The Chau Chak Wing Museum (Sydney)SEACS2022-06-02T15:18:20+08:00
Sydney’s newest museum, within the grounds of the University of Sydney, opened in November 2020 as an educational and research facility that is free for the public to enjoy. The four-storey, cantilevered concrete building sits into a gentle hillside framed by magnificent old trees and is named after the lead donor, the Chinese -Australian businessman and philanthropist, Chau Chak Wing.
This museum brings together the main collections from the Nicholson, Macleay and the University’s Art Collection covering varied subjects such as antiquities, science and natural history allowing for many more precious and rarely seen objects (some 450,000) to be displayed together for the first time in 20 years.
Now, the museum’s objects are intentionally placed in new contexts with the aim of posing challenging questions to the viewer. The Director, David Ellis, makes his passion for this multi -disciplinary approach clear. He notes that the collections can now ‘speak’ to one another; ‘It’s not just art history students looking at artworks, or archaeologists looking at pot sherds-it’s mixing of all of those.’
The material culture of the Asian region is represented across the collections in a wide diversity of forms and periods including archaeological remains from West Asia, historic Chinese ceramics and bronzes, traditional Southeast Asian artefacts and Japanese and Chinese photography and prints.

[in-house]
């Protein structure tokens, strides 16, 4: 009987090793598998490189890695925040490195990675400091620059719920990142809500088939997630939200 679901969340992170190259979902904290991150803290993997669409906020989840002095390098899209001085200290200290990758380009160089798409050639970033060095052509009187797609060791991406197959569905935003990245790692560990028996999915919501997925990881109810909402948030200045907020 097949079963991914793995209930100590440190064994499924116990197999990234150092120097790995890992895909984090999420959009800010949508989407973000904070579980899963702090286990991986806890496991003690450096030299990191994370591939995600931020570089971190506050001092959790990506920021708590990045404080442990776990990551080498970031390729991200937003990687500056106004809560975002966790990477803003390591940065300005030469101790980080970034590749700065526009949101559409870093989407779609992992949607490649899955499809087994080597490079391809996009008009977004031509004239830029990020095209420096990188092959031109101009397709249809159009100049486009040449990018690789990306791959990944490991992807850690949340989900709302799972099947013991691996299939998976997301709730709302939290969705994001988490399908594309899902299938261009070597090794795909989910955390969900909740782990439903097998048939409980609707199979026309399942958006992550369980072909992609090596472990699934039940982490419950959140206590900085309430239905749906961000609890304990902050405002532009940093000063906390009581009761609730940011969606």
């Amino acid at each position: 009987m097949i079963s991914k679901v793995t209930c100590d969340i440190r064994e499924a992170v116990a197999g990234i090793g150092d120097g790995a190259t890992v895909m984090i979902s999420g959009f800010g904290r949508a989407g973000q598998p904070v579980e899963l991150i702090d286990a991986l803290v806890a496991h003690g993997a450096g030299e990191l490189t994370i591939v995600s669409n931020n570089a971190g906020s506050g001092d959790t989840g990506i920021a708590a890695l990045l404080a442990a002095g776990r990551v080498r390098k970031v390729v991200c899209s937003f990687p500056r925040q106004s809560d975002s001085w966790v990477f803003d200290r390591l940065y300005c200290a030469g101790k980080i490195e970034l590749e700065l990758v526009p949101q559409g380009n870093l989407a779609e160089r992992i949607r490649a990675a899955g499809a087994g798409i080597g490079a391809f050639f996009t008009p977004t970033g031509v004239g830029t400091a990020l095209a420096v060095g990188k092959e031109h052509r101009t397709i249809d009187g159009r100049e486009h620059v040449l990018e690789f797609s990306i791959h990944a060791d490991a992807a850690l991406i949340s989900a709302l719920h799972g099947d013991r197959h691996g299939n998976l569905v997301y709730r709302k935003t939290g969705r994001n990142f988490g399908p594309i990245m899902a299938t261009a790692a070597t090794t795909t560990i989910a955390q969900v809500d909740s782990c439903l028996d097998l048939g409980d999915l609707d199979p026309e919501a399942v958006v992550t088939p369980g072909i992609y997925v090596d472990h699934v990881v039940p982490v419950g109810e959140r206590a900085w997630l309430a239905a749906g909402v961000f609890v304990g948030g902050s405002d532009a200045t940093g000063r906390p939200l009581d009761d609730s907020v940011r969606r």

One gallery is dedicated to displaying and studying the arts and culture of China. Its inaugural exhibition, ‘Auspicious Motifs in Chinese Art,’ explores how such symbols have long inspired and permeated the arts of China’s daily life, prosperity and virtue. The collaborative exhibition comprises 60 objects from the University Art Collection, the Art Gallery of New South Wales and the Museum of Applied Sciences and the Arts. Curator, Shuxia Chen, has chosen four themes: Guardians of Space, On the Scholar’s Desk, Into Life, Gods, Sages and Immortals. Each section showcases objects according to their functionality and meaning but also considers their social background of those who collected and used them.
Under the section ‘Guardians of Space’, I was drawn to a sancai-glazed Qing roof figure of an ‘official on a galloping horse’. Mythical animal or human figures were decorative symbols of power adorning sloping roof ridges on imperial Chinese architecture, for example, the Summer Palace or Forbidden Palace in Beijing. They formed an outward marching procession finishing with an imperial dragon representing the authority of the state. This figure symbolised a household’s desire to have a rapid official career success.
I was also fascinated by two sets of colourful, hand -coloured, glass lantern slides for use in a ‘magic’ lantern. Such slides were precursors of photographic slides and these slides made by an Australian missionary, John Whitsed Dovey, living in Shanghai from 1916-26. Glass slides were mostly developed in the 17th c for entertainment but by the late 19th c, they were used for educational purposes such as these in the exhibition: ‘The good deeds of Confucius’ and the other, ‘The good deeds of Buddha Shakyamuni’ which were made to build awareness in Australia of Confucian and Buddhist ideals.
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